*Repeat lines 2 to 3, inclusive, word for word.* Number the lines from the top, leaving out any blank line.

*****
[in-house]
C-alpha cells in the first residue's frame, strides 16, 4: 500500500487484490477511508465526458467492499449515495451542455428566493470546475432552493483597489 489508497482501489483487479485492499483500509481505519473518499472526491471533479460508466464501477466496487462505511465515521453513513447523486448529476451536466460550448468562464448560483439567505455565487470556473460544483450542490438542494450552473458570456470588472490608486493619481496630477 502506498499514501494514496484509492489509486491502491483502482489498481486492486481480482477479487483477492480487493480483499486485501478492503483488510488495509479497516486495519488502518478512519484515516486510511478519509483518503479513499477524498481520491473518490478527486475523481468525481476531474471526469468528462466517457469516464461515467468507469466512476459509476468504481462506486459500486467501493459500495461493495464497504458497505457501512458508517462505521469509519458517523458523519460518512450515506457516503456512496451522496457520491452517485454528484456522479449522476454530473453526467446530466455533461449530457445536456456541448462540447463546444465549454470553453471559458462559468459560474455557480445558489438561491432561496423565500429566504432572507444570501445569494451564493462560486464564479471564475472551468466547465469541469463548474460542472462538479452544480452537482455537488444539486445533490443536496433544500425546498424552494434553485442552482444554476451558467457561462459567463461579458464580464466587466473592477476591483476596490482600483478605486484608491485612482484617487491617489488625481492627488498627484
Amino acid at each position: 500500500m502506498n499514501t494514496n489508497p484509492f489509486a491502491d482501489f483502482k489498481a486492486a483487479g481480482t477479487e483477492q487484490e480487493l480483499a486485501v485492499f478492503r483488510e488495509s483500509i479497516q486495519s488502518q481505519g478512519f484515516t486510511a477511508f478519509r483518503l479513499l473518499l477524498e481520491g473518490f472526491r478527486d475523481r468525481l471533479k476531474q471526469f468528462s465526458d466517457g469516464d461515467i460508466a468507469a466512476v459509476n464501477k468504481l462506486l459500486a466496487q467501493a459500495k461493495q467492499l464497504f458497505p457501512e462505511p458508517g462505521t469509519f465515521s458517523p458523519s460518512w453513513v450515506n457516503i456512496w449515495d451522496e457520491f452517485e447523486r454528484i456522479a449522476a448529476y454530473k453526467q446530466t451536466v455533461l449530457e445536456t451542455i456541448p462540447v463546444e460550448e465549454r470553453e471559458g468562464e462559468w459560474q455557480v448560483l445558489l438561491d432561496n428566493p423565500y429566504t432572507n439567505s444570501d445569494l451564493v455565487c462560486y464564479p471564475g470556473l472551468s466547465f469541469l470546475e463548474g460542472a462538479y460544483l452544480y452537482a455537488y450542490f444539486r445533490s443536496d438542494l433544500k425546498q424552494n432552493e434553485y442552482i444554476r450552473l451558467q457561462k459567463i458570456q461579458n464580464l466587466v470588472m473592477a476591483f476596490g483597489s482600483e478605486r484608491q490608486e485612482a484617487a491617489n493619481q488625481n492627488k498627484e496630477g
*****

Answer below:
C-alpha cells in the first residue's frame, strides 16, 4: 500500500487484490477511508465526458467492499449515495451542455428566493470546475432552493483597489 489508497482501489483487479485492499483500509481505519473518499472526491471533479460508466464501477466496487462505511465515521453513513447523486448529476451536466460550448468562464448560483439567505455565487470556473460544483450542490438542494450552473458570456470588472490608486493619481496630477 502506498499514501494514496484509492489509486491502491483502482489498481486492486481480482477479487483477492480487493480483499486485501478492503483488510488495509479497516486495519488502518478512519484515516486510511478519509483518503479513499477524498481520491473518490478527486475523481468525481476531474471526469468528462466517457469516464461515467468507469466512476459509476468504481462506486459500486467501493459500495461493495464497504458497505457501512458508517462505521469509519458517523458523519460518512450515506457516503456512496451522496457520491452517485454528484456522479449522476454530473453526467446530466455533461449530457445536456456541448462540447463546444465549454470553453471559458462559468459560474455557480445558489438561491432561496423565500429566504432572507444570501445569494451564493462560486464564479471564475472551468466547465469541469463548474460542472462538479452544480452537482455537488444539486445533490443536496433544500425546498424552494434553485442552482444554476451558467457561462459567463461579458464580464466587466473592477476591483476596490482600483478605486484608491485612482484617487491617489488625481492627488498627484
Amino acid at each position: 500500500m502506498n499514501t494514496n489508497p484509492f489509486a491502491d482501489f483502482k489498481a486492486a483487479g481480482t477479487e483477492q487484490e480487493l480483499a486485501v485492499f478492503r483488510e488495509s483500509i479497516q486495519s488502518q481505519g478512519f484515516t486510511a477511508f478519509r483518503l479513499l473518499l477524498e481520491g473518490f472526491r478527486d475523481r468525481l471533479k476531474q471526469f468528462s465526458d466517457g469516464d461515467i460508466a468507469a466512476v459509476n464501477k468504481l462506486l459500486a466496487q467501493a459500495k461493495q467492499l464497504f458497505p457501512e462505511p458508517g462505521t469509519f465515521s458517523p458523519s460518512w453513513v450515506n457516503i456512496w449515495d451522496e457520491f452517485e447523486r454528484i456522479a449522476a448529476y454530473k453526467q446530466t451536466v455533461l449530457e445536456t451542455i456541448p462540447v463546444e460550448e465549454r470553453e471559458g468562464e462559468w459560474q455557480v448560483l445558489l438561491d432561496n428566493p423565500y429566504t432572507n439567505s444570501d445569494l451564493v455565487c462560486y464564479p471564475g470556473l472551468s466547465f469541469l470546475e463548474g460542472a462538479y460544483l452544480y452537482a455537488y450542490f444539486r445533490s443536496d438542494l433544500k425546498q424552494n432552493e434553485y442552482i444554476r450552473l451558467q457561462k459567463i458570456q461579458n464580464l466587466v470588472m473592477a476591483f476596490g483597489s482600483e478605486r484608491q490608486e485612482a484617487a491617489n493619481q488625481n492627488k498627484e496630477g